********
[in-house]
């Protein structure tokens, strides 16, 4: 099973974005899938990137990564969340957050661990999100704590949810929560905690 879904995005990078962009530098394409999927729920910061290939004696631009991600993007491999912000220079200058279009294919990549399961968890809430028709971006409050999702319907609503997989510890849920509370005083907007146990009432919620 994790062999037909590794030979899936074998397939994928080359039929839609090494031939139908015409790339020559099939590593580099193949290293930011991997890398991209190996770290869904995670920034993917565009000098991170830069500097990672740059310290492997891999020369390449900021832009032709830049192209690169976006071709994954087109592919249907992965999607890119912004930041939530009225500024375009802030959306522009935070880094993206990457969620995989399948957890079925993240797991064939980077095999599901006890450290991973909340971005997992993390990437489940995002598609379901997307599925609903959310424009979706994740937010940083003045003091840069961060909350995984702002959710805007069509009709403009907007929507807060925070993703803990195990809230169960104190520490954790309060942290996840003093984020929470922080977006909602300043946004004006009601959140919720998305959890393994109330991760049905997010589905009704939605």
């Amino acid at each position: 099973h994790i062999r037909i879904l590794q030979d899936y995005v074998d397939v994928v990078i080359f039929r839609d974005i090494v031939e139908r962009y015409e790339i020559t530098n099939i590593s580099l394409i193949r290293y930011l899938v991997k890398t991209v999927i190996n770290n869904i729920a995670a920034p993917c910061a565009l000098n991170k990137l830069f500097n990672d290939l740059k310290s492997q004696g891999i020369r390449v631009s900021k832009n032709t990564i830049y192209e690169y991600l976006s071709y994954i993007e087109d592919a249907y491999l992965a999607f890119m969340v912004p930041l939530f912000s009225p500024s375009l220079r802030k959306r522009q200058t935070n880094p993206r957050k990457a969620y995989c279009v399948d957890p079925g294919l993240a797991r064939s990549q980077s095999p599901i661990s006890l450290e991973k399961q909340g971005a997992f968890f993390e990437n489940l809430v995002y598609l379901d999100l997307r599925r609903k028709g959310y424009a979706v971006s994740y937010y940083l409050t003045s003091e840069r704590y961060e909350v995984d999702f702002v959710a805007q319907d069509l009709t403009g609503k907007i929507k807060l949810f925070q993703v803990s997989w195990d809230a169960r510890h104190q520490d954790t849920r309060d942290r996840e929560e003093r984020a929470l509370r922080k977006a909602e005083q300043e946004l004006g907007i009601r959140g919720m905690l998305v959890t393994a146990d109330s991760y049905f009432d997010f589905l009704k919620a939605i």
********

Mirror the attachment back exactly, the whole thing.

[in-house]
């Protein structure tokens, strides 16, 4: 099973974005899938990137990564969340957050661990999100704590949810929560905690 879904995005990078962009530098394409999927729920910061290939004696631009991600993007491999912000220079200058279009294919990549399961968890809430028709971006409050999702319907609503997989510890849920509370005083907007146990009432919620 994790062999037909590794030979899936074998397939994928080359039929839609090494031939139908015409790339020559099939590593580099193949290293930011991997890398991209190996770290869904995670920034993917565009000098991170830069500097990672740059310290492997891999020369390449900021832009032709830049192209690169976006071709994954087109592919249907992965999607890119912004930041939530009225500024375009802030959306522009935070880094993206990457969620995989399948957890079925993240797991064939980077095999599901006890450290991973909340971005997992993390990437489940995002598609379901997307599925609903959310424009979706994740937010940083003045003091840069961060909350995984702002959710805007069509009709403009907007929507807060925070993703803990195990809230169960104190520490954790309060942290996840003093984020929470922080977006909602300043946004004006009601959140919720998305959890393994109330991760049905997010589905009704939605």
């Amino acid at each position: 099973h994790i062999r037909i879904l590794q030979d899936y995005v074998d397939v994928v990078i080359f039929r839609d974005i090494v031939e139908r962009y015409e790339i020559t530098n099939i590593s580099l394409i193949r290293y930011l899938v991997k890398t991209v999927i190996n770290n869904i729920a995670a920034p993917c910061a565009l000098n991170k990137l830069f500097n990672d290939l740059k310290s492997q004696g891999i020369r390449v631009s900021k832009n032709t990564i830049y192209e690169y991600l976006s071709y994954i993007e087109d592919a249907y491999l992965a999607f890119m969340v912004p930041l939530f912000s009225p500024s375009l220079r802030k959306r522009q200058t935070n880094p993206r957050k990457a969620y995989c279009v399948d957890p079925g294919l993240a797991r064939s990549q980077s095999p599901i661990s006890l450290e991973k399961q909340g971005a997992f968890f993390e990437n489940l809430v995002y598609l379901d999100l997307r599925r609903k028709g959310y424009a979706v971006s994740y937010y940083l409050t003045s003091e840069r704590y961060e909350v995984d999702f702002v959710a805007q319907d069509l009709t403009g609503k907007i929507k807060l949810f925070q993703v803990s997989w195990d809230a169960r510890h104190q520490d954790t849920r309060d942290r996840e929560e003093r984020a929470l509370r922080k977006a909602e005083q300043e946004l004006g907007i009601r959140g919720m905690l998305v959890t393994a146990d109330s991760y049905f009432d997010f589905l009704k919620a939605i």